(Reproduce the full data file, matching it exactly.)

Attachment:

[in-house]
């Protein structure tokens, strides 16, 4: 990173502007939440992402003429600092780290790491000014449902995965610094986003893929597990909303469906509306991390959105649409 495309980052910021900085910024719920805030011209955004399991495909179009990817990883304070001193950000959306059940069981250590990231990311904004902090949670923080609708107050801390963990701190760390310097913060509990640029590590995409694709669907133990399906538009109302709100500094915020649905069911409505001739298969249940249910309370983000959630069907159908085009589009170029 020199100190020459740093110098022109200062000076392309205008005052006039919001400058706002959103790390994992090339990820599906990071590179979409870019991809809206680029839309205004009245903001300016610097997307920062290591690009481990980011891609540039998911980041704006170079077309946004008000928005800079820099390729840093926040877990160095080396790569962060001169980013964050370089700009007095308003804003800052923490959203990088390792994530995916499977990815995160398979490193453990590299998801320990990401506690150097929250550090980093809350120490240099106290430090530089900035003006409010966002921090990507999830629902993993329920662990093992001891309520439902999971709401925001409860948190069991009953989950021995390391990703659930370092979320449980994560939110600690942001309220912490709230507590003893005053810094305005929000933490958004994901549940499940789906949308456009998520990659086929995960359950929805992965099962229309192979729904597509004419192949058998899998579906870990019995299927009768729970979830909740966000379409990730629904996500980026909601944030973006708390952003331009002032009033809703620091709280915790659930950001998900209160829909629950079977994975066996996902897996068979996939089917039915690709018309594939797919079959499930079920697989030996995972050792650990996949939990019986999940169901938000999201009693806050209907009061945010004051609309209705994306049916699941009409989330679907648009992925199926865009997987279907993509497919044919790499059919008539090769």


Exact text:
[in-house]
């Protein structure tokens, strides 16, 4: 990173502007939440992402003429600092780290790491000014449902995965610094986003893929597990909303469906509306991390959105649409 495309980052910021900085910024719920805030011209955004399991495909179009990817990883304070001193950000959306059940069981250590990231990311904004902090949670923080609708107050801390963990701190760390310097913060509990640029590590995409694709669907133990399906538009109302709100500094915020649905069911409505001739298969249940249910309370983000959630069907159908085009589009170029 020199100190020459740093110098022109200062000076392309205008005052006039919001400058706002959103790390994992090339990820599906990071590179979409870019991809809206680029839309205004009245903001300016610097997307920062290591690009481990980011891609540039998911980041704006170079077309946004008000928005800079820099390729840093926040877990160095080396790569962060001169980013964050370089700009007095308003804003800052923490959203990088390792994530995916499977990815995160398979490193453990590299998801320990990401506690150097929250550090980093809350120490240099106290430090530089900035003006409010966002921090990507999830629902993993329920662990093992001891309520439902999971709401925001409860948190069991009953989950021995390391990703659930370092979320449980994560939110600690942001309220912490709230507590003893005053810094305005929000933490958004994901549940499940789906949308456009998520990659086929995960359950929805992965099962229309192979729904597509004419192949058998899998579906870990019995299927009768729970979830909740966000379409990730629904996500980026909601944030973006708390952003331009002032009033809703620091709280915790659930950001998900209160829909629950079977994975066996996902897996068979996939089917039915690709018309594939797919079959499930079920697989030996995972050792650990996949939990019986999940169901938000999201009693806050209907009061945010004051609309209705994306049916699941009409989330679907648009992925199926865009997987279907993509497919044919790499059919008539090769």